This millennial couple makes $130,000 combined. With a baby on the way, a mortgage and car debt, how can they prepare? + MORE Sep 8th

Canadian housing mortgage rates are all over the map. Don’t get trapped in an unnecessarily costly mortgage agreement.
Latest News

Bond Yields Are Rising. Are Fixed Mortgage Rates Next? + MORE Sep 29th

Some of Canada's Big 6 banks made headlines last week by lowering fixed mortgage rates, but might they soon have to pull a U-turn?.... More »

BoC’s Macklem Lays Out Plan to Wind Down Bond-Buying Sep 11th

Since the start of the pandemic, the Bank of Canada has been buying up billions of dollars worth of bonds each week, which has helped keep borrowing costs, including fixed mortgage rates, low. On Thursday, BoC Governor Tiff Macklem outlined the roadmap for ending the Bank’s bond-buying program.... More »

How much is home insurance? Sep 17th

Home insurance is, as you may know, property insurance that protects the homeowner’s private residence, including the outside space, like your shed and deck, too. By paying a monthly or annual premium, you are assured that damage or loss to your home—typically a person’s most important and exp.... More »

The Latest in Mortgage News: Ontario Teachers’ Pension Plan to Buy HomeEquity Bank Sep 26th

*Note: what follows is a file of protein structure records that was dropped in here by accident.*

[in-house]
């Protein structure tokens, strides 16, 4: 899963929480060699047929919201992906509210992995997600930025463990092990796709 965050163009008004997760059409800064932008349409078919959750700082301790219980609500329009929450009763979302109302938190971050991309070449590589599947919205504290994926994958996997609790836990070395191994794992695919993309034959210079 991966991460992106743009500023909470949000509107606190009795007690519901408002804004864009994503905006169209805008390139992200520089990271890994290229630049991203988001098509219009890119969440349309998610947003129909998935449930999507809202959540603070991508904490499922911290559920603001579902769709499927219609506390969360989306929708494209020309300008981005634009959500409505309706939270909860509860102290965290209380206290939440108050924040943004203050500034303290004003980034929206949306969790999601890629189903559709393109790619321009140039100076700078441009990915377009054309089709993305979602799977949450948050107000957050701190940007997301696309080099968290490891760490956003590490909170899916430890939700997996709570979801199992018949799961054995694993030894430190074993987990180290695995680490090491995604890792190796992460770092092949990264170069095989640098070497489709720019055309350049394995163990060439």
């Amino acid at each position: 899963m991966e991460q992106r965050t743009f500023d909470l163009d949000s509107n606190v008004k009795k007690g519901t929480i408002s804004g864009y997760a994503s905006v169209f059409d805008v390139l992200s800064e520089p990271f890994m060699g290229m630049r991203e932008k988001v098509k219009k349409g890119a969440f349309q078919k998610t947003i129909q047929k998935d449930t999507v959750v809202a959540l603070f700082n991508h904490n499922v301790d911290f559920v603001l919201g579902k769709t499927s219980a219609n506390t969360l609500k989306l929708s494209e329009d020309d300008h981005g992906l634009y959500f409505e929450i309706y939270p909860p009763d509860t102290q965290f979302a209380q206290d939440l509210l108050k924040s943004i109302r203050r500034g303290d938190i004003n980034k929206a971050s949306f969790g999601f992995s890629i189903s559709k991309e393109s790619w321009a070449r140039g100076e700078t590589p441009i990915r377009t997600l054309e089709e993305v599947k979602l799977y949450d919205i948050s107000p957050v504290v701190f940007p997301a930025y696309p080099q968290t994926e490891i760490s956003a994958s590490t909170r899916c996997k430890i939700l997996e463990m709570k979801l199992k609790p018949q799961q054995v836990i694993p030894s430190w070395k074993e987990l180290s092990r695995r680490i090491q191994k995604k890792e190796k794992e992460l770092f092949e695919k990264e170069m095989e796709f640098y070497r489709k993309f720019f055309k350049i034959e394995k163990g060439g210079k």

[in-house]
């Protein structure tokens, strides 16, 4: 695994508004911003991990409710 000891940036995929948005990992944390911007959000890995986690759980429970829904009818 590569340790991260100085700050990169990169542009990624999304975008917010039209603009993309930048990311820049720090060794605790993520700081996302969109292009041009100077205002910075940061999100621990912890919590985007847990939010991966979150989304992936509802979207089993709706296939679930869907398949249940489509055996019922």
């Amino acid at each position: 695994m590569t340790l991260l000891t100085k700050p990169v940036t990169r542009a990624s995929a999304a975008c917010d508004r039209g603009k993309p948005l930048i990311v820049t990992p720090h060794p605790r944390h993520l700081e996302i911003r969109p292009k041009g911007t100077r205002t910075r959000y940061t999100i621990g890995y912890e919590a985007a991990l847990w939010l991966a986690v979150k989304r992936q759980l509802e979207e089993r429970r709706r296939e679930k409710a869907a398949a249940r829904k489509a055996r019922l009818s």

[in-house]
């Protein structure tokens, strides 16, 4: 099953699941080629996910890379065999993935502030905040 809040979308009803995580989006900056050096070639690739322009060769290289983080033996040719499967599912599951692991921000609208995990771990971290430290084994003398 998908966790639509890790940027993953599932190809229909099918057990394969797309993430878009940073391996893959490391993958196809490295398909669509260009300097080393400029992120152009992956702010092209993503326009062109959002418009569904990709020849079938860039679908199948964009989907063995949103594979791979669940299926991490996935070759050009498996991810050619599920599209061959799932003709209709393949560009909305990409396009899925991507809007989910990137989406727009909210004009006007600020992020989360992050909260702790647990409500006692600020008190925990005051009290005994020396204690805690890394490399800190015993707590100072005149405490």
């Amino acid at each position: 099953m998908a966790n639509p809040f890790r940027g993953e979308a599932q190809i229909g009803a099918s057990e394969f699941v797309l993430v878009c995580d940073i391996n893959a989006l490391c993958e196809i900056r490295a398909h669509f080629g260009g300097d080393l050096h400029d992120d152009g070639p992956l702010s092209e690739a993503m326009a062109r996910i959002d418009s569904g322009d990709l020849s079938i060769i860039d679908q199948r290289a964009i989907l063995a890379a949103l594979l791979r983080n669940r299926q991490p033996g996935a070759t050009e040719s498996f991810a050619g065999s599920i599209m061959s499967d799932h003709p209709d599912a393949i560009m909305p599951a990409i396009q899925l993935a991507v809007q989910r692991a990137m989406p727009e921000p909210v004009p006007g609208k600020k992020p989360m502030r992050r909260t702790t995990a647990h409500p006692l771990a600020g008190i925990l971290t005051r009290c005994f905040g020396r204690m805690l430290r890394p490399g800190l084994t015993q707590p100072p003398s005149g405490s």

The Ontario Teachers' Pension Plan Board has taken a major investment stake in Canada's rapidly growing reverse mortgage market with its acquisition of HomeEquity Bank..... More »
This millennial couple makes $130,000 combined. With a baby on the way, a mortgage and car debt, how can they prepare?Matt and Elicia’s monthly take-home pay is $6,100. While that may be enough for a couple, they know that they’ll have to prepare to save more for child-care costs soon.

Continue Reading On thestar.com »

When Vancouver condo owners Maggie and Rob found out they were on the hook for $400,000 in improvement costs to their building and unit as required by an assessment from their Strata Council, they weren’t sure what to do. (We’ve changed their names and some details to protect their privacy.)

The couple, who are in their early 80s and mortgage-free, have lived in the large upscale Kitsilano condo for the past 20 years and were not anticipating a financial obligation of this magnitude during retirement. So the results of an assessment from their Strata Council, which requires them and other unit owners to find six-figure sums in short order, came as a shock. While they have about a half-million dollars in investments they could use to cover the improvement costs, liquidating those assets would come with a serious tax hit. And their income isn’t high enough to qualify for a home equity line of credit (HELOC) or mortgage refinance.

Making matters worse, Rob’s health has been failing, which puts moving out of the question…

Continue Reading On moneysense.ca »

Share

PinIt
Compare insurance quotes through Kanetix.ca - save time and money!